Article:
Designer poetry [extract]
Ideas Have Legs: Ian McMillan vs Andy MartinFuel Publishing, £14.95, USD 25
I recently discovered on a visit to my daughter’s primary school how today’s methods of teaching the alphabet differ radically from the way in which I was taught. In a little pamphlet given to all parents entitled My Sounds Book, each letter of the alphabet is accompanied by a physical action. So, alongside the letter ‘a’ is a drawing of a girl wiggling her fingers above her elbow, as if ants were crawling on her; and the child mimics these action while saying: ‘a, a, ants!’ Or, alongside the letter ‘q’ is a drawing of hands clasped together imitating a duck’s beak; while opening and closing their hands the child says: ‘qu, qu, qu, quack!’ The accompanying physical action prompts in the child an associative link between the letter and the movement, all serving to aid learning. Ultimately, it is a behaviourist technique of creating a physical equivalent to thought: performance as a way of learning.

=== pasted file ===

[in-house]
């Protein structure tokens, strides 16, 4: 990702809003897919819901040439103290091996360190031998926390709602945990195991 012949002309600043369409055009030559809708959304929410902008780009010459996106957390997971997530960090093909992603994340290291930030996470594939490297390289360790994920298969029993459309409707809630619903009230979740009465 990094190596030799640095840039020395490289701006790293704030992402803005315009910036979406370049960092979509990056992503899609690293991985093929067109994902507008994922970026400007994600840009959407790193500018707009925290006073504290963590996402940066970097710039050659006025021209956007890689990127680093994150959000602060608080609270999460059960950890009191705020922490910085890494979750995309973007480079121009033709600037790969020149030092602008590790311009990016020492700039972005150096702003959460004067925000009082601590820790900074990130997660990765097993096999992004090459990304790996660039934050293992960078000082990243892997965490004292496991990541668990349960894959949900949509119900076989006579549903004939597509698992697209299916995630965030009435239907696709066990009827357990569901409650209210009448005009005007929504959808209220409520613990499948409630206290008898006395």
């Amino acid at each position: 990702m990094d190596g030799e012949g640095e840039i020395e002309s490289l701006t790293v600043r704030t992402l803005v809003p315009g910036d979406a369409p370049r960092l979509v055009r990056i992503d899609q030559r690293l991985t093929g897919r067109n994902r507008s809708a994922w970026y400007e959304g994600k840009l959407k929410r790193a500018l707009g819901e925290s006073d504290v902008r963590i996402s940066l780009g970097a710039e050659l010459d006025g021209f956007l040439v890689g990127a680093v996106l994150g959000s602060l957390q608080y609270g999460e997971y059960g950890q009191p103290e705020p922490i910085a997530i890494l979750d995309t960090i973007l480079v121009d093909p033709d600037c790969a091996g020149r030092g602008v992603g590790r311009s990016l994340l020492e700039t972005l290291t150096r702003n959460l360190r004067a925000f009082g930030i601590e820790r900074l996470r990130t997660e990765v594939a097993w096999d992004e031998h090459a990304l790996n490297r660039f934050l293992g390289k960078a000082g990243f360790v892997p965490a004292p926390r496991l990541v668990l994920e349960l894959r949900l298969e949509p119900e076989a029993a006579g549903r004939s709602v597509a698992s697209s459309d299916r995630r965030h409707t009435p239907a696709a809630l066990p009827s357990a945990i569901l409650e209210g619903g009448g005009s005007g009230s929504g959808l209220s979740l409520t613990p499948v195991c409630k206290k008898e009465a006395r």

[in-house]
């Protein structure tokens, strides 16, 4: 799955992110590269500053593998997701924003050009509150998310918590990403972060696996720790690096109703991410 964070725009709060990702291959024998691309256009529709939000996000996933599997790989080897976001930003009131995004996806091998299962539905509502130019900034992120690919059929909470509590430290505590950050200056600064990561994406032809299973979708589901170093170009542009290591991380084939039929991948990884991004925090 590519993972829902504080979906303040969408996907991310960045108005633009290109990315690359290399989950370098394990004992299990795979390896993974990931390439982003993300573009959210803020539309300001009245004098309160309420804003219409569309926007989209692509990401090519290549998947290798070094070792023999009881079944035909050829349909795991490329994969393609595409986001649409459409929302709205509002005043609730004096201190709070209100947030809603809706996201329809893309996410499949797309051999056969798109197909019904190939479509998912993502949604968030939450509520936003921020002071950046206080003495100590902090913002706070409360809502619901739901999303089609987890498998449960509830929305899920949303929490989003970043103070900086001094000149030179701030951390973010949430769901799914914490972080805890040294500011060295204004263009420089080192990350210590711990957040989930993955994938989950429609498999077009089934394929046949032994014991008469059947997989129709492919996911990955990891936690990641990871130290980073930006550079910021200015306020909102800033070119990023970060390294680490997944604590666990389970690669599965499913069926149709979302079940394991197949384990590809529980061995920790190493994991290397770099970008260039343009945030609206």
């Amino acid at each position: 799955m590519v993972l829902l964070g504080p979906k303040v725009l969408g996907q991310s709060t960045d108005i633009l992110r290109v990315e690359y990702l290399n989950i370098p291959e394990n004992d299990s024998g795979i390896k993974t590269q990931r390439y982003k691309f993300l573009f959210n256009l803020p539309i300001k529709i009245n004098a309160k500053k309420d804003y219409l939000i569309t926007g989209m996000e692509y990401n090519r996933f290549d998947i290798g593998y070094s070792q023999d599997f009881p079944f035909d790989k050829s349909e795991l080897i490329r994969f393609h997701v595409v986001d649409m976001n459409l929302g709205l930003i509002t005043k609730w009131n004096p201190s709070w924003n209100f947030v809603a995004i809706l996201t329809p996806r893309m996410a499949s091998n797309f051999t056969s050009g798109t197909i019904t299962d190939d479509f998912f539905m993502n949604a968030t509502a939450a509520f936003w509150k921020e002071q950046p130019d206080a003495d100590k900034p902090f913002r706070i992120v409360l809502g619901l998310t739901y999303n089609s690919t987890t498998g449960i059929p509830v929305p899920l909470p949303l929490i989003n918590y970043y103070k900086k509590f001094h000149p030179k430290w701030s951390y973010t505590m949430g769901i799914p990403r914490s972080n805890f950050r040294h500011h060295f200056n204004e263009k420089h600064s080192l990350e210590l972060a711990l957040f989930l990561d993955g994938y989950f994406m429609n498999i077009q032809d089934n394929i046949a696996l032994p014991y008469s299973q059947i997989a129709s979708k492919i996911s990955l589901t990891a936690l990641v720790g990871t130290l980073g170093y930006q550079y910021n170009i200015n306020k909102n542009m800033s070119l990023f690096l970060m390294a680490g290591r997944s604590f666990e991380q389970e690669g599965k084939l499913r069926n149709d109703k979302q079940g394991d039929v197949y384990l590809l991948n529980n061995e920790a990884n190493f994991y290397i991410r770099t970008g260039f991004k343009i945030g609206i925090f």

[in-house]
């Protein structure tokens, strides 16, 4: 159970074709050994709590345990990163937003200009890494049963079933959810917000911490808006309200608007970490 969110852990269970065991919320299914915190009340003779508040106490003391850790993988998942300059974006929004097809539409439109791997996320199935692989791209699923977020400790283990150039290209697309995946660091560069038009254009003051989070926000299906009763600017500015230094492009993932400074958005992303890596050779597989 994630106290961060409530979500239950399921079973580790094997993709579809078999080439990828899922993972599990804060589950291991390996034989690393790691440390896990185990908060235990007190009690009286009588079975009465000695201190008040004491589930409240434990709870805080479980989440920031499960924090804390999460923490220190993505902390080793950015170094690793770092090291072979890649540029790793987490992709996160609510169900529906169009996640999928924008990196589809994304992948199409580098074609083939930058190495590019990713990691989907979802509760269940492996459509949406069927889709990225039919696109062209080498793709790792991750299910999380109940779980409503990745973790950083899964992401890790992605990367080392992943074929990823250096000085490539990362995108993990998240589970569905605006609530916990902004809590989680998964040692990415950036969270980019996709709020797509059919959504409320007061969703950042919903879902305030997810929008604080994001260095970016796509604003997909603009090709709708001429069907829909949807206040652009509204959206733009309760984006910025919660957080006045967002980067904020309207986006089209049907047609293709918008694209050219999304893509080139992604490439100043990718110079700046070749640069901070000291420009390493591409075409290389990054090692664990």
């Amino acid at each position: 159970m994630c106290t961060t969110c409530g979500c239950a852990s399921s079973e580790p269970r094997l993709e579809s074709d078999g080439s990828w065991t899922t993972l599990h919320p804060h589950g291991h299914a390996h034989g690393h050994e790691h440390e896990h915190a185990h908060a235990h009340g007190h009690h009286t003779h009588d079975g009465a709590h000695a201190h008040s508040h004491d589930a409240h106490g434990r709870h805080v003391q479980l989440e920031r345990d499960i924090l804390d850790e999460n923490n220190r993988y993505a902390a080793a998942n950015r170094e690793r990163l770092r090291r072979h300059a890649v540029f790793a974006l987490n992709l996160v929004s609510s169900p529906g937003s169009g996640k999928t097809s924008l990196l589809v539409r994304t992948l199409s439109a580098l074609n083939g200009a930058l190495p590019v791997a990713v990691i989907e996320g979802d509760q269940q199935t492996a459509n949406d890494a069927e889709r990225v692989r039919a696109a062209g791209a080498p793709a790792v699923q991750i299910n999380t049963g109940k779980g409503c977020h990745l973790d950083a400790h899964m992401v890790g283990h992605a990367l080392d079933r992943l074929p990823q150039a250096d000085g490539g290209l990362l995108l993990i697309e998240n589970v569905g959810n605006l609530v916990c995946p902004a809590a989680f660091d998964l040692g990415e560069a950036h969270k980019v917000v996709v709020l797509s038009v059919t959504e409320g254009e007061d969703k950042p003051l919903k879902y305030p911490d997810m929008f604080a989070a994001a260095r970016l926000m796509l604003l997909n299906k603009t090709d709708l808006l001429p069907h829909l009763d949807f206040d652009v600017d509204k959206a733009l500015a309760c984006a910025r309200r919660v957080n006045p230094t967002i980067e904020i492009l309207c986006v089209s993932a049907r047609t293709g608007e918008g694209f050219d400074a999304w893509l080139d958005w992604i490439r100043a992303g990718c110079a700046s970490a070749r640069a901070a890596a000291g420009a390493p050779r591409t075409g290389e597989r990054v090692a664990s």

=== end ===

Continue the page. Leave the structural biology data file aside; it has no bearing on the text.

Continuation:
I was reminded of my daughter’s alphabet booklet when I received a copy of Ian McMillan and Andy Martin’s recent collaboration Ideas Have Legs. Once labelled the ‘Shirley Bassey of performance poetry’, McMillan is a native Yorkshireman who presents The Verb, a weekly arts programme on BBC Radio3, and has appeared on most of the major television networks and radio channels as a guest poet. He has however also remained loyal to his place of birth by working as poet in residence for Barnsley Football Club, Northern Spirit Trains and Humberside Police. Martin was originally an art director for New Musical Express (NME), before going on to establish a career as an image-maker and, more lately, film-maker. It was through a film Martin made of McMillan’s poem ‘Message from a Russian Heatwave’ that the artist and poet first came together. At first glance, it appears to be an incongruous pairing. Yet, it proves to be an inspired partnership that has produced one of the most enjoyable books of the year . . .